When it matters,
you need the
right commercial advice

Contact Us



Residential Tenancies Act Case in the Court of Appeal

Published on January 8, 2014 by Matthew Rafferty

There has been a rare Residential Tenancies Act case proceed to the Court of Appeal.

The case is: Cain v New South Wales Land and Housing Corporation [2014] NSWCA 28.

The landlord in the case is the NSW Land and Housing Corporation. The tenant was convicted of cultivation and supply of cannabis.

The landlord sought to terminate the lease under section 91 of the Residential Tenancies Act, which permits the Tribunal to issue a termination order if the tenant uses the premises for the manufacture, sale, cultivation or supply of a prohibited drug.

In this case, there was no evidence that the tenant used the premises for the manufacture, sale, cultivation or supply of cannabis, however a large quantity (12kg) was found at the premises.

The Tribunal did not grant the termination order, but instead ordered the tenant not to permit the premises to be used for any illegal purpose, and gave the landlord the option to have the matter re-heard if the tenant did not comply with that order.

The Tribunal’s decision was overturned at the District Court, but reinstated at the Court of Appeal. The Court of Appeal found that the Tribunal had discretion as to whether to issue the termination order or not.

The reasons why the Tribunal exercises its discretion in favour of the Tenant included:

  • the tenant’s history of illness and mental illness;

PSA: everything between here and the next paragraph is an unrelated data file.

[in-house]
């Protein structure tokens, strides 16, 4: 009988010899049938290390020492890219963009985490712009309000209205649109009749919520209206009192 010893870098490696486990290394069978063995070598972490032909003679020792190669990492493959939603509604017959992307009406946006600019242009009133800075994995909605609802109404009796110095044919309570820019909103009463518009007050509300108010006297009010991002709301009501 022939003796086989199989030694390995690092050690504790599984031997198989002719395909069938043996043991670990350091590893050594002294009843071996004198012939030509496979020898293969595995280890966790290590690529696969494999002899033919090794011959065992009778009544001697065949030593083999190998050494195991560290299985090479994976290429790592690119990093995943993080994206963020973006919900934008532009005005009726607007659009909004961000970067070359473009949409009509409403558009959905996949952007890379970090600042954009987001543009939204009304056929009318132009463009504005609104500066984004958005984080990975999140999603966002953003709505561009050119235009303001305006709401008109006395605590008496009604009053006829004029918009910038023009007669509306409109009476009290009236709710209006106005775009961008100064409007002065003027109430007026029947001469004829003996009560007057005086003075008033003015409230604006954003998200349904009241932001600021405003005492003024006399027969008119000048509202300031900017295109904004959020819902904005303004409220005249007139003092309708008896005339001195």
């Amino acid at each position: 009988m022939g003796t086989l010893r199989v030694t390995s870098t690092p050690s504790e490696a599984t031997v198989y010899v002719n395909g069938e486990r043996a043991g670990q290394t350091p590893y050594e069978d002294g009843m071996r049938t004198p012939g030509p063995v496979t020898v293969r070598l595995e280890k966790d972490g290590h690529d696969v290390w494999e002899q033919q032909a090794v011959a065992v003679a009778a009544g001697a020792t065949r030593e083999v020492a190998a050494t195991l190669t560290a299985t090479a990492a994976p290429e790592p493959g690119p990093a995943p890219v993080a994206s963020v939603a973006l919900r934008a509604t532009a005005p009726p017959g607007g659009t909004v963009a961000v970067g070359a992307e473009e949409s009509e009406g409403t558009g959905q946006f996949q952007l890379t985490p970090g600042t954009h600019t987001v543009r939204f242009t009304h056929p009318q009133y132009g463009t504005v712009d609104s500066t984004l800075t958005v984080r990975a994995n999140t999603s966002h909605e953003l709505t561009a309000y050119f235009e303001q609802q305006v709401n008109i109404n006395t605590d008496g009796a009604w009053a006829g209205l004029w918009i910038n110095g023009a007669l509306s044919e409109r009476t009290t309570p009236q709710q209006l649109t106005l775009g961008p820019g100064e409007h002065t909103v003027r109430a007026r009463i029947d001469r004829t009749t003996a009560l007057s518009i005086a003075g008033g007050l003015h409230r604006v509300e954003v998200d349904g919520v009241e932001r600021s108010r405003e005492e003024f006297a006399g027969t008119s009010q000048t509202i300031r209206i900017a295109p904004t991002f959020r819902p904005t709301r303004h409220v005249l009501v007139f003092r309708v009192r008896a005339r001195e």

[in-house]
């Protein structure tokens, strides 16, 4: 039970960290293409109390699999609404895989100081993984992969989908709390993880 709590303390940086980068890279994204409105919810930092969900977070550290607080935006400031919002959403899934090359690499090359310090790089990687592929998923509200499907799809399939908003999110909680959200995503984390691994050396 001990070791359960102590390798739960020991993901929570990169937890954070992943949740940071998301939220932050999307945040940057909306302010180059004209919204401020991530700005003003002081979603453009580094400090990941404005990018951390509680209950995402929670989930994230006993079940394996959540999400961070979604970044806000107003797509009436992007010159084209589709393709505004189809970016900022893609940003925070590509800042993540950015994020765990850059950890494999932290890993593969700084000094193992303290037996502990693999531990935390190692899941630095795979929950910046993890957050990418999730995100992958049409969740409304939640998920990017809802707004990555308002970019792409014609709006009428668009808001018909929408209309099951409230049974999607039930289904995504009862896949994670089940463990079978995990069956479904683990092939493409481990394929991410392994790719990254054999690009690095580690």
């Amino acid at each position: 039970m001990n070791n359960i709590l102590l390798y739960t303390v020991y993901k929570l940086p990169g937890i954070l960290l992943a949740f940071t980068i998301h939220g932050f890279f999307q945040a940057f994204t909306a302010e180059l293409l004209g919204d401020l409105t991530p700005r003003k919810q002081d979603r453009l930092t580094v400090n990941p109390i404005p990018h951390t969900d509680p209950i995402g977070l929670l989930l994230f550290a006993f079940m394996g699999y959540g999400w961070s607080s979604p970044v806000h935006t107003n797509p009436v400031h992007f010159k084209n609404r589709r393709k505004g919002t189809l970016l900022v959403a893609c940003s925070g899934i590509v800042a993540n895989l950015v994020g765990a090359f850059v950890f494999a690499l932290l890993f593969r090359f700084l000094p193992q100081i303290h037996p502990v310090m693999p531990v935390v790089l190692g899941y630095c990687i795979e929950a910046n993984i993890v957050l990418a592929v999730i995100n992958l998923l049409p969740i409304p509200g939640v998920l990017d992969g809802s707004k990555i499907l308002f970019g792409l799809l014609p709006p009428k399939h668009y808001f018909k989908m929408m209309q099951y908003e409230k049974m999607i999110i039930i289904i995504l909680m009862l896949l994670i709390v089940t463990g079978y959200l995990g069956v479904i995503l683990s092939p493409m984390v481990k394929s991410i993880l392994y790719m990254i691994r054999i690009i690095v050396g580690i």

• the tenant’s history of drug abuse; and
  • the tenant’s undertaking (as part of her bail conditions) to reside in the premises; and
  • to give the tenant an opportunity to show she could complete her medical treatment and rehabilitation program.

The case demonstrates the difficulty a landlord can have in evicting tenants because of behaviour – even when the behaviour is criminal.

Part of the case discussed the extra provisions in Part 7 of the Residential Tenancy Act – which relate to Social Housing Tenancy Agreement. This part now applies to registered Community Housing Providers. Sections 143, 148 and 152 provide a Community Housing Provider with some additional grounds to terminate a residential tenancy agreement (although the Tribunal may refuse to grant termination orders based on the same reasons as above).

You can find some information about registration as a Community Housing Provider at http://www.nrsch.gov.au/home.

Please contact us if you would like more information about registration as a Community Housing Provider, or Part 7 of the Residential Tenancies Act.



Need help? Contact us now.

We're here to help. For general enquiries email or call 1800 059 278.
For Business lawyers call +61 (02) 9291 7100.

Contact Us